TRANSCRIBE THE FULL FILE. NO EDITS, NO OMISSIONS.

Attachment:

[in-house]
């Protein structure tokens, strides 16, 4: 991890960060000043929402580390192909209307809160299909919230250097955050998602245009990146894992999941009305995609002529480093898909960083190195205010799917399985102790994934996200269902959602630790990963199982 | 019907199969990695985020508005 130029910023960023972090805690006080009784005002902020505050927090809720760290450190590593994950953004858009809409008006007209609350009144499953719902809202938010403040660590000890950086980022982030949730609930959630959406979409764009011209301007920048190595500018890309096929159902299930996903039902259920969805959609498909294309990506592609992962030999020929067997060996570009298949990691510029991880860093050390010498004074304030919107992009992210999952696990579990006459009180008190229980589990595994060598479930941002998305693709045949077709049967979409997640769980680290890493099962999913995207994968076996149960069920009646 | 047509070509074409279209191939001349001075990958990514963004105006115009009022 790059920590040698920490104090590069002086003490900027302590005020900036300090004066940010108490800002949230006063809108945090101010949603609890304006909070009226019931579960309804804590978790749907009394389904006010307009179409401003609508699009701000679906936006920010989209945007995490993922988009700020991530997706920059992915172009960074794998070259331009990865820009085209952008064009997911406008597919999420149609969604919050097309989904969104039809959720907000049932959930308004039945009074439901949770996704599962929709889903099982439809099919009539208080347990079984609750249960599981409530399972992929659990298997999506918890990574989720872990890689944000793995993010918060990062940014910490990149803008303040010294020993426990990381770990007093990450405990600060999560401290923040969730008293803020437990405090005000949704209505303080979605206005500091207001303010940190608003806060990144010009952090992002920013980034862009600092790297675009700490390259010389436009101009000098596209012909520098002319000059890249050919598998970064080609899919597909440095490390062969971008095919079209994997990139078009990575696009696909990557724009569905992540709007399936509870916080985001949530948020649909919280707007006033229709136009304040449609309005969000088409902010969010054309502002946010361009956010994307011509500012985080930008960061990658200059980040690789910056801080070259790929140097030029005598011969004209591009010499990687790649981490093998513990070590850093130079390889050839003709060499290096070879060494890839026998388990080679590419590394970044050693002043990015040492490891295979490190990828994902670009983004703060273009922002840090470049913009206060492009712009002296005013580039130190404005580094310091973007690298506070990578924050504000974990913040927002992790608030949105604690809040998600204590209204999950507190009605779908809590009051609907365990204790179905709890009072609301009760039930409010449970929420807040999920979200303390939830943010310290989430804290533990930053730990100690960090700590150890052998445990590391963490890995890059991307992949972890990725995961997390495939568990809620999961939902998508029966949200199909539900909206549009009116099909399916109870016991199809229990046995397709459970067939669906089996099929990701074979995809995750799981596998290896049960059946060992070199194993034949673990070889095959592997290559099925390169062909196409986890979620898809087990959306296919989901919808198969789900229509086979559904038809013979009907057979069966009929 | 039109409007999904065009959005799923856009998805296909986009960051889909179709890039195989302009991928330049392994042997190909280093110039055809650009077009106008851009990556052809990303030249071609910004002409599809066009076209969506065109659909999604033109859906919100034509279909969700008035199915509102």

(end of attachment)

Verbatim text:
[in-house]
């Protein structure tokens, strides 16, 4: 991890960060000043929402580390192909209307809160299909919230250097955050998602245009990146894992999941009305995609002529480093898909960083190195205010799917399985102790994934996200269902959602630790990963199982 | 019907199969990695985020508005 130029910023960023972090805690006080009784005002902020505050927090809720760290450190590593994950953004858009809409008006007209609350009144499953719902809202938010403040660590000890950086980022982030949730609930959630959406979409764009011209301007920048190595500018890309096929159902299930996903039902259920969805959609498909294309990506592609992962030999020929067997060996570009298949990691510029991880860093050390010498004074304030919107992009992210999952696990579990006459009180008190229980589990595994060598479930941002998305693709045949077709049967979409997640769980680290890493099962999913995207994968076996149960069920009646 | 047509070509074409279209191939001349001075990958990514963004105006115009009022 790059920590040698920490104090590069002086003490900027302590005020900036300090004066940010108490800002949230006063809108945090101010949603609890304006909070009226019931579960309804804590978790749907009394389904006010307009179409401003609508699009701000679906936006920010989209945007995490993922988009700020991530997706920059992915172009960074794998070259331009990865820009085209952008064009997911406008597919999420149609969604919050097309989904969104039809959720907000049932959930308004039945009074439901949770996704599962929709889903099982439809099919009539208080347990079984609750249960599981409530399972992929659990298997999506918890990574989720872990890689944000793995993010918060990062940014910490990149803008303040010294020993426990990381770990007093990450405990600060999560401290923040969730008293803020437990405090005000949704209505303080979605206005500091207001303010940190608003806060990144010009952090992002920013980034862009600092790297675009700490390259010389436009101009000098596209012909520098002319000059890249050919598998970064080609899919597909440095490390062969971008095919079209994997990139078009990575696009696909990557724009569905992540709007399936509870916080985001949530948020649909919280707007006033229709136009304040449609309005969000088409902010969010054309502002946010361009956010994307011509500012985080930008960061990658200059980040690789910056801080070259790929140097030029005598011969004209591009010499990687790649981490093998513990070590850093130079390889050839003709060499290096070879060494890839026998388990080679590419590394970044050693002043990015040492490891295979490190990828994902670009983004703060273009922002840090470049913009206060492009712009002296005013580039130190404005580094310091973007690298506070990578924050504000974990913040927002992790608030949105604690809040998600204590209204999950507190009605779908809590009051609907365990204790179905709890009072609301009760039930409010449970929420807040999920979200303390939830943010310290989430804290533990930053730990100690960090700590150890052998445990590391963490890995890059991307992949972890990725995961997390495939568990809620999961939902998508029966949200199909539900909206549009009116099909399916109870016991199809229990046995397709459970067939669906089996099929990701074979995809995750799981596998290896049960059946060992070199194993034949673990070889095959592997290559099925390169062909196409986890979620898809087990959306296919989901919808198969789900229509086979559904038809013979009907057979069966009929 | 039109409007999904065009959005799923856009998805296909986009960051889909179709890039195989302009991928330049392994042997190909280093110039055809650009077009106008851009990556052809990303030249071609910004002409599809066009076209969506065109659909999604033109859906919100034509279909969700008035199915509102």